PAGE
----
Back to Women in STEM book reviews! This week’s book is Managing Martians by Donna Shirley with Danelle Morton. Donna Shirley is not related to Dame Stephanie Shirley whose book Let IT Go was reviewed earlier in this series.
Managing Martians begins on July 4, 1997 with the arrival of the lander Pathfinder and the rover Sojourner Truth on Mars. Shirley describes the importance of that day to her. “I headed the team that had designed and built this revolutionary six-wheeled scientific laboratory [Sojourner Truth], a 25-pound robot about the size of a microwave oven that could do what humans could only dream of: explore the surface of Mars.”
This book tells the story of how a girl, born in 1941 and raised in a small town in Oklahoma, became the woman who could write that sentence. Early in her life she became interested in aviation. She made her first solo flight in an airplane at the age of fifteen. As a young person her goal in life was to become an aeronautical engineer. Like many woman of her era, she was told that “Girls can’t be engineers.” In her case it was how she was greeted by her college engineering advisor. After she assured him that she had been accepted into the College of Engineering he did look for and find her student folder.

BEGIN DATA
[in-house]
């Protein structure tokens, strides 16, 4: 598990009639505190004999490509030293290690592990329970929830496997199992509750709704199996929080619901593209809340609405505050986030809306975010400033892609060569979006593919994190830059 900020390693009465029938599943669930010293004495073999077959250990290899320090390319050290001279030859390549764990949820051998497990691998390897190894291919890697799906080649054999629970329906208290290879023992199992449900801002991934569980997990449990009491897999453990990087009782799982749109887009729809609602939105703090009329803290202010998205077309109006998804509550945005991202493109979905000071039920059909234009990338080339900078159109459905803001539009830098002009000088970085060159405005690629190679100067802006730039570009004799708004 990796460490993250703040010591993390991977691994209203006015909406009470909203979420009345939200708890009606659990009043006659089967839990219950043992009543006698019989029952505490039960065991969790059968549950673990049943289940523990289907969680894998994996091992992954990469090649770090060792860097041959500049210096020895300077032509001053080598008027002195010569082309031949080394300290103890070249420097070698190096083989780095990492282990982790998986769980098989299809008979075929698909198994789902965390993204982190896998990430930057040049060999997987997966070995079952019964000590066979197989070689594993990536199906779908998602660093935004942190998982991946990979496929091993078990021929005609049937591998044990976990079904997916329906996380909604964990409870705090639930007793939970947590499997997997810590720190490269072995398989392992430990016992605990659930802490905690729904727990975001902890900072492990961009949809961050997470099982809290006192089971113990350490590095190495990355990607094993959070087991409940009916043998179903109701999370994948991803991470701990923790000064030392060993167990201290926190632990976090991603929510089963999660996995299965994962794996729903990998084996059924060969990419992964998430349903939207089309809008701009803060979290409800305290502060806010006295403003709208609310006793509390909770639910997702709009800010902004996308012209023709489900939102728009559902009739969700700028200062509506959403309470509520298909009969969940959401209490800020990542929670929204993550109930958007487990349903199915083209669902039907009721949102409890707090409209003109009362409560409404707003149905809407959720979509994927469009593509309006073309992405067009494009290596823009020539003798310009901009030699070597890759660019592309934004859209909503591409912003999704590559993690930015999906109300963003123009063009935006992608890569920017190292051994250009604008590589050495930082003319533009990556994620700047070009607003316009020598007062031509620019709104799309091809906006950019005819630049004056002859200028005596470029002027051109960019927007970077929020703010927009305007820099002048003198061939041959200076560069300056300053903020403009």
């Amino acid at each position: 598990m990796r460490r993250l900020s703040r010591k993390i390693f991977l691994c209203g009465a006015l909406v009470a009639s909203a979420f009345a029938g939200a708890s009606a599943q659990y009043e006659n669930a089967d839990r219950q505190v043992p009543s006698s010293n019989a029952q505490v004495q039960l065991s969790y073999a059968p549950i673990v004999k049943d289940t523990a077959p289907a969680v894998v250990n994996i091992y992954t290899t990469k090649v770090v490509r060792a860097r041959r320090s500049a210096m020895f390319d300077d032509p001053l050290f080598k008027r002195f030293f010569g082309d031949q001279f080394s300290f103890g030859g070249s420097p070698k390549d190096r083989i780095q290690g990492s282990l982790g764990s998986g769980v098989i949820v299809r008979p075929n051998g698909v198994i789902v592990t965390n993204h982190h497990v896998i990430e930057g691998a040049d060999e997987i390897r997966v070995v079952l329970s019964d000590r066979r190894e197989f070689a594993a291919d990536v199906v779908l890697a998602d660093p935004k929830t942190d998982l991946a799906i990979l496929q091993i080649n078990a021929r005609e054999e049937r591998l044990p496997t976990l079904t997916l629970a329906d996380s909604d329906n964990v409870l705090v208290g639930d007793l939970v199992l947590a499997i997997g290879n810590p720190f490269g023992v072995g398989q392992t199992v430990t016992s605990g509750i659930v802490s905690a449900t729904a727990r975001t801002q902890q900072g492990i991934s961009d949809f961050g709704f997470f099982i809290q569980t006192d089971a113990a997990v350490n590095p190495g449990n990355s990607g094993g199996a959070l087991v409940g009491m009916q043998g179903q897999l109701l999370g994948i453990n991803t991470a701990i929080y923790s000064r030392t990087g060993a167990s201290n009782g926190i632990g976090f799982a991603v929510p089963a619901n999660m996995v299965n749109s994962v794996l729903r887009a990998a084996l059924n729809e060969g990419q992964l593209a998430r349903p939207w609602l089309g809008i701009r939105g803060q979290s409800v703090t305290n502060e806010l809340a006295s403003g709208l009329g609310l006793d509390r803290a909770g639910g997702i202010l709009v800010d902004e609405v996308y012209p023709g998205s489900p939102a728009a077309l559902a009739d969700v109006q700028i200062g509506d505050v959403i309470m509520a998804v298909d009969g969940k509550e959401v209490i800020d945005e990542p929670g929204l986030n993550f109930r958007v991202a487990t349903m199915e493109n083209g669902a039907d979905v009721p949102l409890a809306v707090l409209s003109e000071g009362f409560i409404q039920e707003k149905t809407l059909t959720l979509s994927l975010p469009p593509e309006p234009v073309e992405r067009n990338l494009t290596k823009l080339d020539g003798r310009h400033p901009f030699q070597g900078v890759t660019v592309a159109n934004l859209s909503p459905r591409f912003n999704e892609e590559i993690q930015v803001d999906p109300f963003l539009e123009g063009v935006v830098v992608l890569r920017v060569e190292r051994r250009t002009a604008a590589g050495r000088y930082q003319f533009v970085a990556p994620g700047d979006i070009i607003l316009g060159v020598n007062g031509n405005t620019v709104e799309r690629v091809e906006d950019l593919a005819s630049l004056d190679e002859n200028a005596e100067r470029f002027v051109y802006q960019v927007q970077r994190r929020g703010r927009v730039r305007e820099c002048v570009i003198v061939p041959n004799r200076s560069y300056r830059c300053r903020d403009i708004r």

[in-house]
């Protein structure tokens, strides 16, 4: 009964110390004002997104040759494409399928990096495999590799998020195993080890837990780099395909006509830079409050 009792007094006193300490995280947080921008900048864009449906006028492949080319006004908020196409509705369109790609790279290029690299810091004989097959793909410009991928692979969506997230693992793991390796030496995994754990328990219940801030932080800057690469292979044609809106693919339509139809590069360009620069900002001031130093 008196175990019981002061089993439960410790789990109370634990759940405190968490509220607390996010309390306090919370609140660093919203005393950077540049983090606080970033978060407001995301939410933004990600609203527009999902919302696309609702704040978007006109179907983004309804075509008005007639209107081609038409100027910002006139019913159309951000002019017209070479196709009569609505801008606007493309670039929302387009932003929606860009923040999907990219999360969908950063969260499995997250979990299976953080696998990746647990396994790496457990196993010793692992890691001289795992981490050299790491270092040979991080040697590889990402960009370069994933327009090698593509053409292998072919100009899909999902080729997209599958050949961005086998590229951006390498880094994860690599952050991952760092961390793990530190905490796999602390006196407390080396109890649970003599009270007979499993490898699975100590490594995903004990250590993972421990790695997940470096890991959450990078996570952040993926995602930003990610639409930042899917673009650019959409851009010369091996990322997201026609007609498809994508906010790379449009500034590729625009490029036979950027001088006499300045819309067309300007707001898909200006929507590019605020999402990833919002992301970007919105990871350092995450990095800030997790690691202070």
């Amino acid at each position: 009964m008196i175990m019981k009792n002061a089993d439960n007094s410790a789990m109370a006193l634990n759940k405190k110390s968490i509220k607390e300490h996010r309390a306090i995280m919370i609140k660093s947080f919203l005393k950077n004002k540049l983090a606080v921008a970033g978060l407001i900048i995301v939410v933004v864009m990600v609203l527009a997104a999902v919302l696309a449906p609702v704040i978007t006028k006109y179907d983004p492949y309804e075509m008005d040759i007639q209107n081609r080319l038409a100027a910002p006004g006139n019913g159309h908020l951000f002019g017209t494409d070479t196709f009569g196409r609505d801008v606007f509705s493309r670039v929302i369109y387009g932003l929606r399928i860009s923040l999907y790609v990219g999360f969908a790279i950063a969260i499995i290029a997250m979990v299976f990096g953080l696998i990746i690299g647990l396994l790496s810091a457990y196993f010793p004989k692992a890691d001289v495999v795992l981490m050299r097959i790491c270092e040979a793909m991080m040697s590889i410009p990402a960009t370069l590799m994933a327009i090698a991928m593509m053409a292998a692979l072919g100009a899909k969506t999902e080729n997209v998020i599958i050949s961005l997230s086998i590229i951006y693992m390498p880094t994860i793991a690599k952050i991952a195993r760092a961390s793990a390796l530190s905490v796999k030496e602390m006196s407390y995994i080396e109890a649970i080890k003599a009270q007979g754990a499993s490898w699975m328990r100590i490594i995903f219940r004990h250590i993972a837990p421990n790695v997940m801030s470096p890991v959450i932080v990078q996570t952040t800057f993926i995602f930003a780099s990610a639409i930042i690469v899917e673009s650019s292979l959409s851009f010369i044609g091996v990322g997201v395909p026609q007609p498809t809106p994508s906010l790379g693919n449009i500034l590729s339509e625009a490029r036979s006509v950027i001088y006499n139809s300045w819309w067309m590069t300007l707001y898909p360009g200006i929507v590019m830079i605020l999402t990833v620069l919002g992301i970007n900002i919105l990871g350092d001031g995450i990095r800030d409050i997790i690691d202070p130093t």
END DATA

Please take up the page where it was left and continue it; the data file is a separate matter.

After a rocky start to her career, Shirley was hired by JPL’s aerodynamics group in 1966. It was the start of her thirty-one year effort to get to Mars.
Managing Martians provides an inside look at both the technical and the management details of the space program.
The sections of the book that describe the different types of rovers that were built and tested on Earth before the design of Sojourner Truth was decided upon is fascinating. The tradeoffs of function and weight are explained. Weight (or more technically correct – mass) was a major factor in every decision that was made. From how smart the rover would be to how much battery backup power it would have.
The issue of mass also impacted the lander Pathfinder. The problems encountered during the testing of the material to provide the protection for the lander as it crashed into the surface of Mars were made more difficult by the need to keep the mass of the material to a minimum.
Shirley really shines during the sections that cover the management of space projects. Her approach to managing technical staff where they clearly knew more about the technology than she did was daring, trusting and successful. As a technical person who has worked for more than one manager who seemed determined to undermine my ability to accomplish anything, I would have loved to have had Shirley for a boss. She also brought women onto her teams and recounts one small planning session where she suddenly realized that everyone in the meeting was female.
She talks about the money constraints of space projects as NASA moved into a period of “Better, Faster, Cheaper” after the end of the Apollo moon landings. Her ability to manage these constraints allowed her to, as she put it, “bend the glass ceiling” and be promoted over some of her male peers.
Managing Martians is well worth reading both as a history of the time and as a management primer.
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